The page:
“Therefore, as a result of the biogeochemical processes taking place in the Southern Ocean, we see effects on a much larger scale.”
But there is a stark warning: this great ocean conveyor belt of water can take almost 1,000 years to complete the journey.
“We are seeing rapid changes to smaller-scale current systems. The global ocean conveyor represents global seawater flow, but when we zoom in we see that each of these large components is made of hundreds of smaller-scale currents.
“For example, the melting of Greenland’s ice sheet from increased greenhouse gases in our atmosphere is contributing freshwater to the Arctic Ocean, which results in changes in density and therefore affects the flow of the current. A similar scenario is anticipated for the melting of the Antarctic ice sheet. This will affect the entire marine food web, as nutrient pathways are disturbed and therefore [so is] the fishing industry, leading to food insecurity.
“In addition, there will be feedback mechanisms in our climate as ocean currents are also the main transfer of heat around Earth and changes to this will affect weather systems. Ultimately, climate change will influence these smaller-scale processes first which, over time, will influence the larger circulation patterns,” says Roychoudhury.
The issue with disturbing these polar environments is our lack of understanding of future impacts, he explains.
“Different processes have different feedback loops. For example, as more CO2 is dissolving in ocean waters, the pH of the ocean is decreasing, which has significant consequences for life in general. To counter the progressively acidifying ocean, carbonate minerals present in the ocean dissolve and negate the pH change. Because of these feedback processes, the planet will self-correct over time. However, most geological processes occur at long time scales compared with a human lifetime. The rate at which humans are inflicting climate change is much faster than natural buffering processes and thus, for the survival of humans, these feedback loops may not be sufficient.”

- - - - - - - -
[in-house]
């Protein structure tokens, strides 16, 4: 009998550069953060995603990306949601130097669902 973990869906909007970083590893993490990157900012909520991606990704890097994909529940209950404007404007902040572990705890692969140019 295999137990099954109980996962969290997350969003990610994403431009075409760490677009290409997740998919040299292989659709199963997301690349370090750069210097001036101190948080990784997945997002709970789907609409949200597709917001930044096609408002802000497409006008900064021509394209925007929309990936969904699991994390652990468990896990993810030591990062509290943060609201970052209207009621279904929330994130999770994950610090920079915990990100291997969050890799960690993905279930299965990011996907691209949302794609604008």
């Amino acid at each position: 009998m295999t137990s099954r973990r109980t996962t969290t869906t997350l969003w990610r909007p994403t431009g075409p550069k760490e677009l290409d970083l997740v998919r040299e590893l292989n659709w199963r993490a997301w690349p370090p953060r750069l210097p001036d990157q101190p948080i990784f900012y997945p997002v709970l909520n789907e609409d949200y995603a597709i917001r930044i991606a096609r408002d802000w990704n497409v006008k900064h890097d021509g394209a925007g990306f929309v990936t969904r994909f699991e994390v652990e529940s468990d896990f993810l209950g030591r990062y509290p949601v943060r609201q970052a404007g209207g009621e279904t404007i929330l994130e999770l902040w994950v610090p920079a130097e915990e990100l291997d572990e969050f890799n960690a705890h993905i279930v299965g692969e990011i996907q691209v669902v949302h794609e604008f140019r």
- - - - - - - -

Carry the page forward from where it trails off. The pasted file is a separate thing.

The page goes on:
To date there has been little understanding of the Southern Ocean owing to the extreme conditions, freezing temperatures and gale-force winds between latitudes 40° and 60° south — the “Roaring Forties”, the “Furious Fifties” and the “Screaming Sixties”.
More than a little choppy
Cloete says he has been on several cruises on the SA Agulhas II, but weather during the winter 2017 winter cruise was particularly rough. “I recall a maximum swell of around 13m during one of the storms in the so-called Roaring Forties.
“During these conditions, everyone has to remain indoors for safety reasons. I remember during dinner, a sudden big wave resulted in everyone’s chair sliding across the dining hall. The tables are fixed in place with barriers to prevent plates and food from shifting, and we all ended up crammed to one side. Trying to walk around when the ship was rocking was always humorous although the crew made it look easy.
“Trying to sleep in a storm was also difficult and I woke up as I was falling out of my bed on more than one occasion. As we cruised further south, outside temperatures were always well below freezing. When the wind picked up the apparent temperature dropped to as low as -20°C at times. The inside of the ship, however, was always pleasant thanks to amazing insulation. We often worked while it was snowing and even had a braai while it was snowing during one of the ship’s social evenings.” DM/OBP